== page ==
Paul Lachine

The Failure of Free-Market Finance

Five years after the collapse of the US investment bank Lehman Brothers, the world has still not addressed the fundamental cause of the subsequent financial crisis – an excess of debt. If the debt problem continues to be ignored, the 2008 crisis will not be the last.

LONDON – Five years after the collapse of the US investment bank Lehman Brothers, the world has still not addressed the fundamental cause of the subsequent financial crisis – an excess of debt. And that is why economic recovery has progressed much more slowly than anyone expected (in some countries, it has not come at all).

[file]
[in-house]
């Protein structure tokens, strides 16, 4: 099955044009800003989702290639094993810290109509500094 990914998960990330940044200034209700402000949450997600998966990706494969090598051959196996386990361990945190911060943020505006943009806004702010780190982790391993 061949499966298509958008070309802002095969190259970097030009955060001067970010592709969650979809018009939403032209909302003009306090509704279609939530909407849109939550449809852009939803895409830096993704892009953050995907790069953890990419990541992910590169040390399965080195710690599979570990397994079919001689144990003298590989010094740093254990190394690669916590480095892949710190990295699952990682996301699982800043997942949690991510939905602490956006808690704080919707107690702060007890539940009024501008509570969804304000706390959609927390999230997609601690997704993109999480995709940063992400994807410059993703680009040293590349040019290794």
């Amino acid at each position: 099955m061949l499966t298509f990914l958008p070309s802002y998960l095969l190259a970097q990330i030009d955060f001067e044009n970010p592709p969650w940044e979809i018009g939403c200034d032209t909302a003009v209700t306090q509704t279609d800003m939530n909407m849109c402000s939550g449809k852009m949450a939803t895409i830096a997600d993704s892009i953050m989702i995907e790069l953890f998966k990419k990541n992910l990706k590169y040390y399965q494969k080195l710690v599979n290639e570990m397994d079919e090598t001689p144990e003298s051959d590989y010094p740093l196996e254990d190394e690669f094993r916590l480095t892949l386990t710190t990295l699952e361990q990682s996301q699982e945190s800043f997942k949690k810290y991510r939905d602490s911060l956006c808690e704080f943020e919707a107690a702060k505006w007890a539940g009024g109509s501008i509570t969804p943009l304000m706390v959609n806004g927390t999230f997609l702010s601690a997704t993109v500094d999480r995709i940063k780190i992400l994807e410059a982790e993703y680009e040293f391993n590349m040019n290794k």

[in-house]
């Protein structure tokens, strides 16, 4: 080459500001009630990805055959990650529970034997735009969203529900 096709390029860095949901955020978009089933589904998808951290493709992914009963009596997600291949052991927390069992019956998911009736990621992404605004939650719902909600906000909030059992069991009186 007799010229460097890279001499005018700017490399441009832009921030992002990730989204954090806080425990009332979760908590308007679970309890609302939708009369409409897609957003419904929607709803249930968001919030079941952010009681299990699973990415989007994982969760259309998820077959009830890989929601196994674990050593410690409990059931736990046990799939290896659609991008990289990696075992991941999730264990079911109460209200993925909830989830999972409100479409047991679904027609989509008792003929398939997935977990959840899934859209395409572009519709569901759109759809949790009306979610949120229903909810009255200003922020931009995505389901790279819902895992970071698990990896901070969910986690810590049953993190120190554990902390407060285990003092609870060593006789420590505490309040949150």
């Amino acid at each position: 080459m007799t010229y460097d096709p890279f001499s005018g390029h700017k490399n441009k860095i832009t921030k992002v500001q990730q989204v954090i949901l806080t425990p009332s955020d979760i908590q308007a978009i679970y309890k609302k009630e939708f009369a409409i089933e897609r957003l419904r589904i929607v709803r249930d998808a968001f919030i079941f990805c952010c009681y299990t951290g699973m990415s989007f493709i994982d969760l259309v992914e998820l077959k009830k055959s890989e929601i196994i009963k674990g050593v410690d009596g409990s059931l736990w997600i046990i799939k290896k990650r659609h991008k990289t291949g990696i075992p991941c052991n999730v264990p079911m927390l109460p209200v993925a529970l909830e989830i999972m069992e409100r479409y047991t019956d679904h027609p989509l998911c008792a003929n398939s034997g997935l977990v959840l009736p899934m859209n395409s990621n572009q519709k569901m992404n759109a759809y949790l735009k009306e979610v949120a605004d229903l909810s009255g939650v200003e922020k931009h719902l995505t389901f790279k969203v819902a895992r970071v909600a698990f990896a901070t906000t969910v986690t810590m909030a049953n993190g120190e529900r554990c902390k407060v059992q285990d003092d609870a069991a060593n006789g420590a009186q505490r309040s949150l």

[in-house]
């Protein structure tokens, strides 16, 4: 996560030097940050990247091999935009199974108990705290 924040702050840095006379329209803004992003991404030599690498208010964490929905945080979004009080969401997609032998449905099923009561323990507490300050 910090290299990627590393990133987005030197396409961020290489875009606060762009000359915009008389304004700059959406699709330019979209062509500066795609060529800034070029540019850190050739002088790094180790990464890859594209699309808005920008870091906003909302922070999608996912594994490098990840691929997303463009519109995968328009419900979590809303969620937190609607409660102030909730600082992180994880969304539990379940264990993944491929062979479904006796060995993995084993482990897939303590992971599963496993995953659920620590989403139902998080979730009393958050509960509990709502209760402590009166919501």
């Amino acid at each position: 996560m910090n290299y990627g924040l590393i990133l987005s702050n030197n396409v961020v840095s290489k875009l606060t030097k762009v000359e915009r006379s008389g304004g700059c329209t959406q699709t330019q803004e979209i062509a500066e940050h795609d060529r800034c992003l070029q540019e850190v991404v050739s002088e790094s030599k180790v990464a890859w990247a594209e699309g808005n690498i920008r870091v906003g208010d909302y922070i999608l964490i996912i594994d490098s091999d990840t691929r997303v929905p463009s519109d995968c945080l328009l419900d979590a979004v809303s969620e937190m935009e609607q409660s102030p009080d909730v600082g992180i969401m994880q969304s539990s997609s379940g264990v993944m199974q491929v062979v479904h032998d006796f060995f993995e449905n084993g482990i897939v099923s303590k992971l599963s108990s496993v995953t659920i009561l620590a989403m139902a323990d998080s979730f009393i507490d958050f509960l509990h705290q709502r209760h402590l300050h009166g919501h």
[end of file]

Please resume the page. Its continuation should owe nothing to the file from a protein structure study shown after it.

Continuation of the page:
Most economists, central bankers, and regulators not only failed to foresee the crisis, but also believed that financial stability was assured so long as inflation was low and stable. And, once the immediate crisis had been contained, we failed to foresee how painful its consequences would be.

Official forecasts in the spring of 2009 anticipated neither a slow recovery nor that the initial crisis, which was essentially confined to the United States and the United Kingdom, would soon fuel a knock-on crisis in the eurozone. And market forces did not come close to predicting near-zero interest rates for five years (and counting).

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